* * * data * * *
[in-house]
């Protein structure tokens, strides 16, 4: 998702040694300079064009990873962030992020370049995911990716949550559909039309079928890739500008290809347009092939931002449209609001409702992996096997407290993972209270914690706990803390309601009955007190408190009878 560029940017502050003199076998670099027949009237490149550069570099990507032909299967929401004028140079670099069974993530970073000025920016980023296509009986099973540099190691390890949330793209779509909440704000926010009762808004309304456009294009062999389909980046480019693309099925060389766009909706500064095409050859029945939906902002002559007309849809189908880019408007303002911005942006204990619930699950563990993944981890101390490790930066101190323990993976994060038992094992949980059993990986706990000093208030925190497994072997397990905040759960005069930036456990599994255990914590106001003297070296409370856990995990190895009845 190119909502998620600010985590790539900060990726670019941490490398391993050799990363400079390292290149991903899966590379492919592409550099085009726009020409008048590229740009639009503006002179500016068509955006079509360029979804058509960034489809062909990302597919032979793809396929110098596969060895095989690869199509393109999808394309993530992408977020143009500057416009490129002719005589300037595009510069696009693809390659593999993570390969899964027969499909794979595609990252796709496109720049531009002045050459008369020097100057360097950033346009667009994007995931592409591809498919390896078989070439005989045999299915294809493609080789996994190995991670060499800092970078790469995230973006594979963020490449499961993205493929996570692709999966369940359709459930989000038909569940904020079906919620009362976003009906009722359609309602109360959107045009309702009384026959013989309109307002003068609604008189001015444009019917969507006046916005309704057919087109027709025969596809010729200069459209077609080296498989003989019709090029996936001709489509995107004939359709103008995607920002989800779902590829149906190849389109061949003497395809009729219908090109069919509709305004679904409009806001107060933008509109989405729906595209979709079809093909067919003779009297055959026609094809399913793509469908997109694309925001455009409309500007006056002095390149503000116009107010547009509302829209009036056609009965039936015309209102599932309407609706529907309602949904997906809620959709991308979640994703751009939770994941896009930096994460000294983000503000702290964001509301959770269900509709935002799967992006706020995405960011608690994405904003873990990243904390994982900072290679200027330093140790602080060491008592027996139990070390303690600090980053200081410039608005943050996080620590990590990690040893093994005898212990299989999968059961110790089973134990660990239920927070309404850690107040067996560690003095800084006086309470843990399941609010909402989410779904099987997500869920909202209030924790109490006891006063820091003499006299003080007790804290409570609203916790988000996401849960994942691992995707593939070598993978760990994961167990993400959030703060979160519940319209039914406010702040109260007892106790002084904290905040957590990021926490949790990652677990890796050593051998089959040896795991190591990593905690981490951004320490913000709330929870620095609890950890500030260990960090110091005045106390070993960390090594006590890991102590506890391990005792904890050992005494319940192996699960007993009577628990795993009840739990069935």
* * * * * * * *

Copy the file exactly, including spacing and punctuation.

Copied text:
[in-house]
């Protein structure tokens, strides 16, 4: 998702040694300079064009990873962030992020370049995911990716949550559909039309079928890739500008290809347009092939931002449209609001409702992996096997407290993972209270914690706990803390309601009955007190408190009878 560029940017502050003199076998670099027949009237490149550069570099990507032909299967929401004028140079670099069974993530970073000025920016980023296509009986099973540099190691390890949330793209779509909440704000926010009762808004309304456009294009062999389909980046480019693309099925060389766009909706500064095409050859029945939906902002002559007309849809189908880019408007303002911005942006204990619930699950563990993944981890101390490790930066101190323990993976994060038992094992949980059993990986706990000093208030925190497994072997397990905040759960005069930036456990599994255990914590106001003297070296409370856990995990190895009845 190119909502998620600010985590790539900060990726670019941490490398391993050799990363400079390292290149991903899966590379492919592409550099085009726009020409008048590229740009639009503006002179500016068509955006079509360029979804058509960034489809062909990302597919032979793809396929110098596969060895095989690869199509393109999808394309993530992408977020143009500057416009490129002719005589300037595009510069696009693809390659593999993570390969899964027969499909794979595609990252796709496109720049531009002045050459008369020097100057360097950033346009667009994007995931592409591809498919390896078989070439005989045999299915294809493609080789996994190995991670060499800092970078790469995230973006594979963020490449499961993205493929996570692709999966369940359709459930989000038909569940904020079906919620009362976003009906009722359609309602109360959107045009309702009384026959013989309109307002003068609604008189001015444009019917969507006046916005309704057919087109027709025969596809010729200069459209077609080296498989003989019709090029996936001709489509995107004939359709103008995607920002989800779902590829149906190849389109061949003497395809009729219908090109069919509709305004679904409009806001107060933008509109989405729906595209979709079809093909067919003779009297055959026609094809399913793509469908997109694309925001455009409309500007006056002095390149503000116009107010547009509302829209009036056609009965039936015309209102599932309407609706529907309602949904997906809620959709991308979640994703751009939770994941896009930096994460000294983000503000702290964001509301959770269900509709935002799967992006706020995405960011608690994405904003873990990243904390994982900072290679200027330093140790602080060491008592027996139990070390303690600090980053200081410039608005943050996080620590990590990690040893093994005898212990299989999968059961110790089973134990660990239920927070309404850690107040067996560690003095800084006086309470843990399941609010909402989410779904099987997500869920909202209030924790109490006891006063820091003499006299003080007790804290409570609203916790988000996401849960994942691992995707593939070598993978760990994961167990993400959030703060979160519940319209039914406010702040109260007892106790002084904290905040957590990021926490949790990652677990890796050593051998089959040896795991190591990593905690981490951004320490913000709330929870620095609890950890500030260990960090110091005045106390070993960390090594006590890991102590506890391990005792904890050992005494319940192996699960007993009577628990795993009840739990069935």